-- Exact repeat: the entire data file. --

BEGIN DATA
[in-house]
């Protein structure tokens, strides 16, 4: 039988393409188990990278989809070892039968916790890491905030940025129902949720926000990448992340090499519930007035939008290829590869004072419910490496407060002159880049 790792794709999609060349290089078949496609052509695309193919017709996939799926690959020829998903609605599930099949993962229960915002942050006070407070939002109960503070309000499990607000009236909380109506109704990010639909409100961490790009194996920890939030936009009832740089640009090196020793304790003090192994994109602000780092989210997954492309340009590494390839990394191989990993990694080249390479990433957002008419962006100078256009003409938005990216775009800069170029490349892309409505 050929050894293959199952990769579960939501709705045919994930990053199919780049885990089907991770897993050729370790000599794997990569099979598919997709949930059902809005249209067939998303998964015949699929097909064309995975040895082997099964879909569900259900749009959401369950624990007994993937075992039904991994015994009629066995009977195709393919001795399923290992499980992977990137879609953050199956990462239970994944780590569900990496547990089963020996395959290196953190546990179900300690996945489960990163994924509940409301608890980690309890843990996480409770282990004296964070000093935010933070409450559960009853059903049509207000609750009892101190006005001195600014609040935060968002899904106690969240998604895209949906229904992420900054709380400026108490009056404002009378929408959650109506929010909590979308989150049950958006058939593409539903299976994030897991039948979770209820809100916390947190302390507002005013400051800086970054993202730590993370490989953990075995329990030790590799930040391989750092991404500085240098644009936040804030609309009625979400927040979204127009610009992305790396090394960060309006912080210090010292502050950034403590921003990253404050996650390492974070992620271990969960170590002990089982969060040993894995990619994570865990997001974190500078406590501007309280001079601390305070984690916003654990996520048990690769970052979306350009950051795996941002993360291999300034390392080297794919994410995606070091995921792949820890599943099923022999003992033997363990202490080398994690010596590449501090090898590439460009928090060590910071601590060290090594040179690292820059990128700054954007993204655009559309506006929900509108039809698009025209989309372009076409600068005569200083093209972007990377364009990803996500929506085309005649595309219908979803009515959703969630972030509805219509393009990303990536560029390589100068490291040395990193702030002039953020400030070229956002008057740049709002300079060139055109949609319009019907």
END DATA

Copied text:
[in-house]
């Protein structure tokens, strides 16, 4: 039988393409188990990278989809070892039968916790890491905030940025129902949720926000990448992340090499519930007035939008290829590869004072419910490496407060002159880049 790792794709999609060349290089078949496609052509695309193919017709996939799926690959020829998903609605599930099949993962229960915002942050006070407070939002109960503070309000499990607000009236909380109506109704990010639909409100961490790009194996920890939030936009009832740089640009090196020793304790003090192994994109602000780092989210997954492309340009590494390839990394191989990993990694080249390479990433957002008419962006100078256009003409938005990216775009800069170029490349892309409505 050929050894293959199952990769579960939501709705045919994930990053199919780049885990089907991770897993050729370790000599794997990569099979598919997709949930059902809005249209067939998303998964015949699929097909064309995975040895082997099964879909569900259900749009959401369950624990007994993937075992039904991994015994009629066995009977195709393919001795399923290992499980992977990137879609953050199956990462239970994944780590569900990496547990089963020996395959290196953190546990179900300690996945489960990163994924509940409301608890980690309890843990996480409770282990004296964070000093935010933070409450559960009853059903049509207000609750009892101190006005001195600014609040935060968002899904106690969240998604895209949906229904992420900054709380400026108490009056404002009378929408959650109506929010909590979308989150049950958006058939593409539903299976994030897991039948979770209820809100916390947190302390507002005013400051800086970054993202730590993370490989953990075995329990030790590799930040391989750092991404500085240098644009936040804030609309009625979400927040979204127009610009992305790396090394960060309006912080210090010292502050950034403590921003990253404050996650390492974070992620271990969960170590002990089982969060040993894995990619994570865990997001974190500078406590501007309280001079601390305070984690916003654990996520048990690769970052979306350009950051795996941002993360291999300034390392080297794919994410995606070091995921792949820890599943099923022999003992033997363990202490080398994690010596590449501090090898590439460009928090060590910071601590060290090594040179690292820059990128700054954007993204655009559309506006929900509108039809698009025209989309372009076409600068005569200083093209972007990377364009990803996500929506085309005649595309219908979803009515959703969630972030509805219509393009990303990536560029390589100068490291040395990193702030002039953020400030070229956002008057740049709002300079060139055109949609319009019907």